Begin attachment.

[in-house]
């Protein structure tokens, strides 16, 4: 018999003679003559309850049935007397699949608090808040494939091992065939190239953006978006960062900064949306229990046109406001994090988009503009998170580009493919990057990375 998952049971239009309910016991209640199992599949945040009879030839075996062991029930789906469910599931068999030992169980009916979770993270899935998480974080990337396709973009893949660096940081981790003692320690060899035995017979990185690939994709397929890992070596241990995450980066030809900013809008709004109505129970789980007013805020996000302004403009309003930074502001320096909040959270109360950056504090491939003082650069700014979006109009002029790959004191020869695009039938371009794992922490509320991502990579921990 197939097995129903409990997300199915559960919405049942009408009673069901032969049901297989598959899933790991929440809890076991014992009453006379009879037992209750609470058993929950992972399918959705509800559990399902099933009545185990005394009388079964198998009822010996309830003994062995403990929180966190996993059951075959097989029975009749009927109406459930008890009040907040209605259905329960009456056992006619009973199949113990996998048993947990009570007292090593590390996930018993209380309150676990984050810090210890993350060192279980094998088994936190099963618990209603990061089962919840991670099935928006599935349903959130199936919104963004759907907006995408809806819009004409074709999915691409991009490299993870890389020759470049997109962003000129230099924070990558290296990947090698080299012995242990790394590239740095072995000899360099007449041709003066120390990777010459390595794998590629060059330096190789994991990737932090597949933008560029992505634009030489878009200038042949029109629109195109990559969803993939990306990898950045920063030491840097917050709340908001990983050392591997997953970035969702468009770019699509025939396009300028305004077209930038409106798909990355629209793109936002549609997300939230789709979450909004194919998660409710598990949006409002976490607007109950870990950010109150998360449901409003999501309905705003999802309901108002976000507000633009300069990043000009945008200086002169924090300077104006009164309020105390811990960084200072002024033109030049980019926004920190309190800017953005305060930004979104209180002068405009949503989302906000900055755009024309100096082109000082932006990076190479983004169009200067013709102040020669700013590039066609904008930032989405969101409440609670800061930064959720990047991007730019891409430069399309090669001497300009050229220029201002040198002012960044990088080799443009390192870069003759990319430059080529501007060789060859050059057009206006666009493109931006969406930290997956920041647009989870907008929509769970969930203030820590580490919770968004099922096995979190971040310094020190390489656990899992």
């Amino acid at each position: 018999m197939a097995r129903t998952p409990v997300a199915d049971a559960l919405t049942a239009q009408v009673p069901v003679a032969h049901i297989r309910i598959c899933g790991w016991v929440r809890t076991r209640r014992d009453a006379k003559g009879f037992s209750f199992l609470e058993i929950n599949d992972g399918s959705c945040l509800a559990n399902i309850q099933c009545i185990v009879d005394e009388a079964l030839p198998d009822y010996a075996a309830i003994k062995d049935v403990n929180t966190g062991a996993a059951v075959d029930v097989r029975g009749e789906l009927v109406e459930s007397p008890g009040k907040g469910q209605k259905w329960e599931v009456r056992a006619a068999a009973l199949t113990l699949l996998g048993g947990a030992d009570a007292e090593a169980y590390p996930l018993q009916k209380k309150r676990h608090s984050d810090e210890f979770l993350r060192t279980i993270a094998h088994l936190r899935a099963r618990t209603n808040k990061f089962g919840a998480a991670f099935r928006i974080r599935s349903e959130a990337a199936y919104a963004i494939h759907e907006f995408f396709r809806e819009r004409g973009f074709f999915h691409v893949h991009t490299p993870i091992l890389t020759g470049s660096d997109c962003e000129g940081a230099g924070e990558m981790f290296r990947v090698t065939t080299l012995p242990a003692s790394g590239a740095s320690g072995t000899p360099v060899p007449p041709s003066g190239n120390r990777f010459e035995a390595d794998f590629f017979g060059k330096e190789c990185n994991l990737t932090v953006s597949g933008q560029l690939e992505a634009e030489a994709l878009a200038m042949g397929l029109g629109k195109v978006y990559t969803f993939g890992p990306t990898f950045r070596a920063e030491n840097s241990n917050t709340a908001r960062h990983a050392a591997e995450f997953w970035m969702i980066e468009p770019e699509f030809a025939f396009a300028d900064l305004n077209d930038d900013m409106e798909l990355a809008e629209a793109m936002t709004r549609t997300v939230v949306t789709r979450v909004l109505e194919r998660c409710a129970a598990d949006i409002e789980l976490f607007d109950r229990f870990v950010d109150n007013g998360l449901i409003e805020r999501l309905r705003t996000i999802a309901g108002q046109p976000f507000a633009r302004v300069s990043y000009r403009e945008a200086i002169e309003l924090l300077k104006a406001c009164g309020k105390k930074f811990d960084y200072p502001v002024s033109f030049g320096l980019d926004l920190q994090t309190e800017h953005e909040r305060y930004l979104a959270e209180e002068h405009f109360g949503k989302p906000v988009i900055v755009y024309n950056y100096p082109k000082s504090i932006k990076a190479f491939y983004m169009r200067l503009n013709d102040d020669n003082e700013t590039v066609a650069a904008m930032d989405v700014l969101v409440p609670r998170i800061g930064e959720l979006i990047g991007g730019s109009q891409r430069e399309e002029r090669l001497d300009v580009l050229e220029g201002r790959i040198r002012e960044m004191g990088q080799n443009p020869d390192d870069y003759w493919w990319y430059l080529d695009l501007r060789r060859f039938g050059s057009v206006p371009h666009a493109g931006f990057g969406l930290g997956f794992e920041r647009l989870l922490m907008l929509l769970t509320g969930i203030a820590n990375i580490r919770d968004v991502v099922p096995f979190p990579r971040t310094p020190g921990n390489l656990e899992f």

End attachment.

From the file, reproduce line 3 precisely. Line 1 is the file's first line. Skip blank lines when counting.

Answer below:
């Amino acid at each position: 018999m197939a097995r129903t998952p409990v997300a199915d049971a559960l919405t049942a239009q009408v009673p069901v003679a032969h049901i297989r309910i598959c899933g790991w016991v929440r809890t076991r209640r014992d009453a006379k003559g009879f037992s209750f199992l609470e058993i929950n599949d992972g399918s959705c945040l509800a559990n399902i309850q099933c009545i185990v009879d005394e009388a079964l030839p198998d009822y010996a075996a309830i003994k062995d049935v403990n929180t966190g062991a996993a059951v075959d029930v097989r029975g009749e789906l009927v109406e459930s007397p008890g009040k907040g469910q209605k259905w329960e599931v009456r056992a006619a068999a009973l199949t113990l699949l996998g048993g947990a030992d009570a007292e090593a169980y590390p996930l018993q009916k209380k309150r676990h608090s984050d810090e210890f979770l993350r060192t279980i993270a094998h088994l936190r899935a099963r618990t209603n808040k990061f089962g919840a998480a991670f099935r928006i974080r599935s349903e959130a990337a199936y919104a963004i494939h759907e907006f995408f396709r809806e819009r004409g973009f074709f999915h691409v893949h991009t490299p993870i091992l890389t020759g470049s660096d997109c962003e000129g940081a230099g924070e990558m981790f290296r990947v090698t065939t080299l012995p242990a003692s790394g590239a740095s320690g072995t000899p360099v060899p007449p041709s003066g190239n120390r990777f010459e035995a390595d794998f590629f017979g060059k330096e190789c990185n994991l990737t932090v953006s597949g933008q560029l690939e992505a634009e030489a994709l878009a200038m042949g397929l029109g629109k195109v978006y990559t969803f993939g890992p990306t990898f950045r070596a920063e030491n840097s241990n917050t709340a908001r960062h990983a050392a591997e995450f997953w970035m969702i980066e468009p770019e699509f030809a025939f396009a300028d900064l305004n077209d930038d900013m409106e798909l990355a809008e629209a793109m936002t709004r549609t997300v939230v949306t789709r979450v909004l109505e194919r998660c409710a129970a598990d949006i409002e789980l976490f607007d109950r229990f870990v950010d109150n007013g998360l449901i409003e805020r999501l309905r705003t996000i999802a309901g108002q046109p976000f507000a633009r302004v300069s990043y000009r403009e945008a200086i002169e309003l924090l300077k104006a406001c009164g309020k105390k930074f811990d960084y200072p502001v002024s033109f030049g320096l980019d926004l920190q994090t309190e800017h953005e909040r305060y930004l979104a959270e209180e002068h405009f109360g949503k989302p906000v988009i900055v755009y024309n950056y100096p082109k000082s504090i932006k990076a190479f491939y983004m169009r200067l503009n013709d102040d020669n003082e700013t590039v066609a650069a904008m930032d989405v700014l969101v409440p609670r998170i800061g930064e959720l979006i990047g991007g730019s109009q891409r430069e399309e002029r090669l001497d300009v580009l050229e220029g201002r790959i040198r002012e960044m004191g990088q080799n443009p020869d390192d870069y003759w493919w990319y430059l080529d695009l501007r060789r060859f039938g050059s057009v206006p371009h666009a493109g931006f990057g969406l930290g997956f794992e920041r647009l989870l922490m907008l929509l769970t509320g969930i203030a820590n990375i580490r919770d968004v991502v099922p096995f979190p990579r971040t310094p020190g921990n390489l656990e899992f």